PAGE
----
Marketing & Advertising

Importance of Affiliate Marketing Managers

Simply launching an affiliate program does not guarantee revenue. I’ve seen many affiliate programs fail because of the “if I build it, they will come” mentality. Affiliate programs need to be managed on an ongoing, daily basis.

Consider the thousands of affiliate programs that exist. Now consider this: According to the 2013 Affiliate Summit AffStat Report, 63.4 percent of affiliates focus their efforts on fewer than 20 programs. If you’re not actively managing your affiliate program, the chances that your program falls within one of those 20 slots are slim to none. Affiliate managers continuously work to keep their brand front and center in the affiliate’s mind by providing a steady flow of content and promotions.

According to the 2013 Affiliate Summit AffStat Report, 47.1 percent of affiliates promote 10 or fewer programs. And 63.40 percent (47.1 plus 16.3) promote 20 or fewer.

According to the 2013 Affiliate Summit AffStat Report, 47.1 percent of affiliates promote 10 or fewer programs. And 63.40 percent (47.1 plus 16.3) promote 20 or fewer.

I am frequently asked if a company needs to hire a dedicated affiliate manager. My answer is “yes.” From ad trafficking, to trademark monitoring, to reporting and affiliate support, it is easy for an affiliate manager to fill 40 or more hours per week. There are two options for hiring: (a) a full-time employee, or (b) outsource the role to an agency.

Affiliate Manager: Employee or Agency?

The benefit of hiring a full-time employee is that your affiliate manager is fully immersed in your company. By being on-site, she can (a) easily learn of upcoming new products, (b) quickly access data, and (c) easily gauge key drivers of revenue. Plus, if tracking goes awry, she can harangue or cajole the tech team in person. The disadvantage to a dedicated internal affiliate manager is cost and training. Affiliate manager salaries typically range between $50,000 and $100,000 depending on the individual’s experience and size of the company. Additionally, while it’s easy to find candidates who understand marketing, it is more challenging to find someone who has specific expertise within the affiliate marketing field. Affiliate managers must have a thorough understanding of tracking technology and code, of industry-specific legal issues such as tax nexus and trademark protection, and of how to identify quality affiliates and keep them engaged. Ideally, they will also have established relationships with affiliates that they can recruit into your program. If you can’t find someone who fits that bill, but you have a bright, driven individual with potential and a willingness to learn, then definitely invest in training.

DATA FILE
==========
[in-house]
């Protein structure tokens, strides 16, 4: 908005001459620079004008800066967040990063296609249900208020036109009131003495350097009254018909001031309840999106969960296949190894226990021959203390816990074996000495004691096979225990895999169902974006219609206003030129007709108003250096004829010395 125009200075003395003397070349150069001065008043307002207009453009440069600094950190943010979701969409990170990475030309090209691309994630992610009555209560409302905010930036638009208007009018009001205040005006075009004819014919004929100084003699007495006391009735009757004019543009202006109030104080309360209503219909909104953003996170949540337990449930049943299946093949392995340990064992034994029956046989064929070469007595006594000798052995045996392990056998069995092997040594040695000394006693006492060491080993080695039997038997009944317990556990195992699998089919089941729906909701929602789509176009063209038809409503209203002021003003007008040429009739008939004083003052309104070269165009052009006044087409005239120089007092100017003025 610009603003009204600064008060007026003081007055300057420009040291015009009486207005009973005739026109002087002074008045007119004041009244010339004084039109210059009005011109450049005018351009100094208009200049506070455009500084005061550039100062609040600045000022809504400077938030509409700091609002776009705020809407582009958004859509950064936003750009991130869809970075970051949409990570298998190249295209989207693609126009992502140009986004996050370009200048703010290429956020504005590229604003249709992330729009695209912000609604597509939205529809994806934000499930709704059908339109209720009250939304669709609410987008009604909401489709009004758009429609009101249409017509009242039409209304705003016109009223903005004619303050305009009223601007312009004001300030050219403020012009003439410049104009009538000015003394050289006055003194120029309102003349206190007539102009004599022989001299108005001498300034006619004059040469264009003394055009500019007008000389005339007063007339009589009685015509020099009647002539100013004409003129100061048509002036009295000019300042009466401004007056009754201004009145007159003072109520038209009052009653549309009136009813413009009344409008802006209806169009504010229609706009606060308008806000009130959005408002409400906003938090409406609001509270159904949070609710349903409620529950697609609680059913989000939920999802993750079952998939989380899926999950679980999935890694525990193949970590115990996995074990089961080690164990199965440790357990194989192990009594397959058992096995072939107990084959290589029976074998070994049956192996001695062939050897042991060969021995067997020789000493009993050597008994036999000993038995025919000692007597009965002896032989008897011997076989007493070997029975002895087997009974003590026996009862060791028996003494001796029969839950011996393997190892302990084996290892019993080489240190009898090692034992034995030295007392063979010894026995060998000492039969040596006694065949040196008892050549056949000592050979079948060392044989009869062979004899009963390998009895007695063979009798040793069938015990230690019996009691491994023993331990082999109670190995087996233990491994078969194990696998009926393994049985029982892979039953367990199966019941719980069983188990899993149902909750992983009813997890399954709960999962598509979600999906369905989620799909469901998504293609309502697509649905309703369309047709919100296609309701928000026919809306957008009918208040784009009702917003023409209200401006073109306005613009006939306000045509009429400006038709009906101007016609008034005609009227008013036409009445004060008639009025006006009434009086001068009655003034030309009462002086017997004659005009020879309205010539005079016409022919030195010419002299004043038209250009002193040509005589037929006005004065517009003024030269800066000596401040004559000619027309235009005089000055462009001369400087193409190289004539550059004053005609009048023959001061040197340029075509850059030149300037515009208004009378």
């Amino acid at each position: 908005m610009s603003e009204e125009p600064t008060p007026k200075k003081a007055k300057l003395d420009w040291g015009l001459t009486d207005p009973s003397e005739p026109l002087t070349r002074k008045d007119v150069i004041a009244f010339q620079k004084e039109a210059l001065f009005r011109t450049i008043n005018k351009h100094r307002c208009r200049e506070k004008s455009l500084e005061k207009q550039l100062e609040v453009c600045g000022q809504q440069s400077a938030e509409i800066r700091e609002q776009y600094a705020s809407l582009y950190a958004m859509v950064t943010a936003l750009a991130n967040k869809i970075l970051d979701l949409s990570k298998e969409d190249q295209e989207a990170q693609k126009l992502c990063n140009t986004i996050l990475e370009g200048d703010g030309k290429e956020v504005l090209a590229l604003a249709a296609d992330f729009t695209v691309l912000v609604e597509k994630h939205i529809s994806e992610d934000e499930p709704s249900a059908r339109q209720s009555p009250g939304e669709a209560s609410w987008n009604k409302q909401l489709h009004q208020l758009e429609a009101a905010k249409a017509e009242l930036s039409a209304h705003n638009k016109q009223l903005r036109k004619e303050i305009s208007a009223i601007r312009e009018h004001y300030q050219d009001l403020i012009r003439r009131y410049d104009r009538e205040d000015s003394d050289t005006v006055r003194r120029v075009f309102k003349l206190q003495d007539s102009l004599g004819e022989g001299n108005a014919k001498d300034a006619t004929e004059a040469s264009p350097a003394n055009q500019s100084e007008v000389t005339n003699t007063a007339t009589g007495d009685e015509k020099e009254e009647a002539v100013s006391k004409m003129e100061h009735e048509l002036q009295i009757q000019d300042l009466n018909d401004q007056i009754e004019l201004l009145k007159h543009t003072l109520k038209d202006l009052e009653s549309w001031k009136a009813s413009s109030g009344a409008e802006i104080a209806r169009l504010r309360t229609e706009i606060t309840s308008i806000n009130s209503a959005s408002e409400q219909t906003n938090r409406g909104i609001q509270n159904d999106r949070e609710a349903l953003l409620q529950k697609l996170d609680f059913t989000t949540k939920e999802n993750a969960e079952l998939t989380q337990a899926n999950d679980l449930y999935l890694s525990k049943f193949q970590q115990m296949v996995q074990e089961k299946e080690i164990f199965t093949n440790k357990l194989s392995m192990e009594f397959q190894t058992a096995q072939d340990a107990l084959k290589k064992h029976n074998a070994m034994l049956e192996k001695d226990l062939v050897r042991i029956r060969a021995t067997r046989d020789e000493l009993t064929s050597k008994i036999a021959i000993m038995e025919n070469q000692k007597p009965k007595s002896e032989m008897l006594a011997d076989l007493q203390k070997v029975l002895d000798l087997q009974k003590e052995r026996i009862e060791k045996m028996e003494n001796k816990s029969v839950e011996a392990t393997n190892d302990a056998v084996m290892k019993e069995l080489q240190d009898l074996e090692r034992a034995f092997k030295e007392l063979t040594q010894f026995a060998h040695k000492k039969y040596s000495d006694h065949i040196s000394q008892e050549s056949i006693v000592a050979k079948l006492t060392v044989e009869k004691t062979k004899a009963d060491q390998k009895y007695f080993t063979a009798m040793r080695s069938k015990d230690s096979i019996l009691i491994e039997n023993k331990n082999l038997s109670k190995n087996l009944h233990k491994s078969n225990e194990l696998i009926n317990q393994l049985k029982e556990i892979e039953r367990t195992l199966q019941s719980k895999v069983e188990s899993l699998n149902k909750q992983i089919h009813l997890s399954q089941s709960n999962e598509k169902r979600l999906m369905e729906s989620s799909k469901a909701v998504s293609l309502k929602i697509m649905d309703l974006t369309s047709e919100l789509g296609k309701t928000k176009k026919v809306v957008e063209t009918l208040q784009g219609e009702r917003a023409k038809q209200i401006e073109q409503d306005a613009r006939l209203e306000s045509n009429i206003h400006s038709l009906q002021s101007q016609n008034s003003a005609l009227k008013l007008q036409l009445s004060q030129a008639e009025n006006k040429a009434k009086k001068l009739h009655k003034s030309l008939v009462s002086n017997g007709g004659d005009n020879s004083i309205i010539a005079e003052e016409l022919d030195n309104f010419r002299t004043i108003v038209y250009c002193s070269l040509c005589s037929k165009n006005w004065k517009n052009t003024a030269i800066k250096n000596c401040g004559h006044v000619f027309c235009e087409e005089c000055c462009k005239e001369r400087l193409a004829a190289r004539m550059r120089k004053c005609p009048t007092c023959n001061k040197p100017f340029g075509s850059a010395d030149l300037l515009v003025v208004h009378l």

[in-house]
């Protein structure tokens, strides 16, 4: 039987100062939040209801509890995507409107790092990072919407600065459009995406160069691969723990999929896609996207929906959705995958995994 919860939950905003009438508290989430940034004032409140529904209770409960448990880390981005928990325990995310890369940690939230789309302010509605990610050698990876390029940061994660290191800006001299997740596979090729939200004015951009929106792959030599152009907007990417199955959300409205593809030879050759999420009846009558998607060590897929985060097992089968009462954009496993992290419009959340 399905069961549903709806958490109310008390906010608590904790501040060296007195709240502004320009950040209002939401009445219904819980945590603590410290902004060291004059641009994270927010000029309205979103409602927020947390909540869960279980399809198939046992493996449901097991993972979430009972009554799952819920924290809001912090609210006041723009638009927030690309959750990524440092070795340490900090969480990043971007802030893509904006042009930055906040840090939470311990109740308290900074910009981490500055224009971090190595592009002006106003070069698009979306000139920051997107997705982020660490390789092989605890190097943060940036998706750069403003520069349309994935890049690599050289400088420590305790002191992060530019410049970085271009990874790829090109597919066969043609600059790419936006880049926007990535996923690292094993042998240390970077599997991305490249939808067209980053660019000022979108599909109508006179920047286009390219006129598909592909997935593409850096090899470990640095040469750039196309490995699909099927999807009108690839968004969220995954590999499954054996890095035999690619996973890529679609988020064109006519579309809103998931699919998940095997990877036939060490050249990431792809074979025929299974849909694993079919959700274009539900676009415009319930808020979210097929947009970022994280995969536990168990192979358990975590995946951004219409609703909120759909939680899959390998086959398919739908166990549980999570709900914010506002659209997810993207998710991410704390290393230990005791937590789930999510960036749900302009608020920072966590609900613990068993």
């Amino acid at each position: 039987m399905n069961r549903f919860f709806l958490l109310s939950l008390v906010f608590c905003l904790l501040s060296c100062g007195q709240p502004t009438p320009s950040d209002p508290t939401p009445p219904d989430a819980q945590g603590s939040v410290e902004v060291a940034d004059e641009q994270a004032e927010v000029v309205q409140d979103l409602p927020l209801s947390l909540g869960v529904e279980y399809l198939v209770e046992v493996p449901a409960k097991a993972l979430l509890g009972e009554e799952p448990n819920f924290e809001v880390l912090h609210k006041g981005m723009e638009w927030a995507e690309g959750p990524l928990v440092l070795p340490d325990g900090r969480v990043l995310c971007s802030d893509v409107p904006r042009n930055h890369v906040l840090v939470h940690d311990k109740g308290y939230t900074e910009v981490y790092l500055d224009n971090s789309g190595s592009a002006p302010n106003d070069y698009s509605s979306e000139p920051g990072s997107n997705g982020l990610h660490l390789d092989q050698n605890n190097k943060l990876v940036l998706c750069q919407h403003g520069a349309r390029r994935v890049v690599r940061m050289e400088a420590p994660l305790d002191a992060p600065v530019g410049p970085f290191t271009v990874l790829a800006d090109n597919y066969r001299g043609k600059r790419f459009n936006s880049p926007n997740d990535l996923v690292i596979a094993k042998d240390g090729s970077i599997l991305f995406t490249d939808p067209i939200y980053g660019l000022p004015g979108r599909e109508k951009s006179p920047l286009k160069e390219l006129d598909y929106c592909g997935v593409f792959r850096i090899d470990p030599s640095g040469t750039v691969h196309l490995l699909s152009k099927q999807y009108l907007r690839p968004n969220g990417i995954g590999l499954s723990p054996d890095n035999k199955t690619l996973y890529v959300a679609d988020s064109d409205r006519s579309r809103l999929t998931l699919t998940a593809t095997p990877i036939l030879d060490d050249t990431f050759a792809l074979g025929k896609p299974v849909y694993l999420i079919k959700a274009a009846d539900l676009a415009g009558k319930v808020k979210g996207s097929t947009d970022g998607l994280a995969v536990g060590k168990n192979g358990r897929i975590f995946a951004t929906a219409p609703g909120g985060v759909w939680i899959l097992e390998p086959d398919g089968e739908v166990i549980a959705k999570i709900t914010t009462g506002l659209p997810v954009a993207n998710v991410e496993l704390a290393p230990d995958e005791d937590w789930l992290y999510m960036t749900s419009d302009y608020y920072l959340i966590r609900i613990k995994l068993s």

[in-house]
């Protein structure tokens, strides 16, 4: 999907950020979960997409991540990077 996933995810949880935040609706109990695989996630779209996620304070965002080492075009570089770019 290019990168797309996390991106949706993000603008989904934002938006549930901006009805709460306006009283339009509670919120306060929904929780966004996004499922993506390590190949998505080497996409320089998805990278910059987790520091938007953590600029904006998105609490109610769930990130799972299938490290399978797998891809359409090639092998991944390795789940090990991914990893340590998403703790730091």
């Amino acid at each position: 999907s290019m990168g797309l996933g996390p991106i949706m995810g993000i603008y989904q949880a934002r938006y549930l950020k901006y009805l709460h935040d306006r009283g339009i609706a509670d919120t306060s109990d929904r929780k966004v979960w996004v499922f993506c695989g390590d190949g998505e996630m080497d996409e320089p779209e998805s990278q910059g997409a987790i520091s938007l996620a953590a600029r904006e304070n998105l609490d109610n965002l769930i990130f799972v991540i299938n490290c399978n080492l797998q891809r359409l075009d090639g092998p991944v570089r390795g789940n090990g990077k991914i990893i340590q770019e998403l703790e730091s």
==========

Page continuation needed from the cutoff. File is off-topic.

The other option is to outsource management of your affiliate channel. The benefit of outsourcing is that you get a seasoned manager with established affiliate relationships. A good outsourced program manager can quickly recruit or activate proven affiliates in your program. Additionally, a new affiliate program will benefit from the credibility and visibility of an established agency. Costs associated with outsourcing your affiliate program vary, depending on experience and level of support, but you can expect to pay between $1,000 and $5,000 per month, plus a percentage of sales. The challenge is that your agency is likely managing multiple accounts. When interviewing agencies, be sure to ask how many accounts your manager would oversee. Fewer than five accounts would be desirable. Also, since the agency’s personnel are not on-site, they are not immediately aware of company news and developments. This is easy to overcome, however, with frequent communication. Expect weekly meetings and reports.

Regardless of whether you hire an in-house manager, or you outsource the affiliate-management function, look for these key skills.

  • Marketing focused. While your marketing team drives the consumer promotional calendar, the affiliate manager should drive the affiliate promotional calendar. For example, if there is a new product launch on the horizon, what can the affiliate manager do to get affiliates geared up to boost promotion of the new product?
  • Relationship oriented. Affiliate managers work directly with a variety of individuals, from your internal IT team to a mommy blogger. As such, they need to have strong communication and relationship building skills.
  • Analytically advanced. Any marketing expenditure should be tied to revenue, and an experienced affiliate manager will ensure the proper tracking and attribution is in place to account for all promotional activities. He should also be able to ask the right questions and manipulate data to get the answers.
  • Tech savvy. From testing the affiliate-tracking pixel to coding content for affiliates, affiliate managers need to have basic HTML and code knowledge.
  • Detail oriented and inquisitive. There are many nuances when it comes to affiliate marketing — from understanding different state legislative requirements in regards to tax nexus, to tracking the success of a single paid placement. Affiliate managers need to be detail-oriented so that they can manage the specifics, but inquisitive enough to see the big picture.
  • Fits with company. Most of all, regardless of whether you hire an in-house or an outsourced affiliate manager, you want to hire someone who is a good fit with your brand and culture, and who can be an ambassador of your brand.
Carolyn Kmet

Carolyn Kmet

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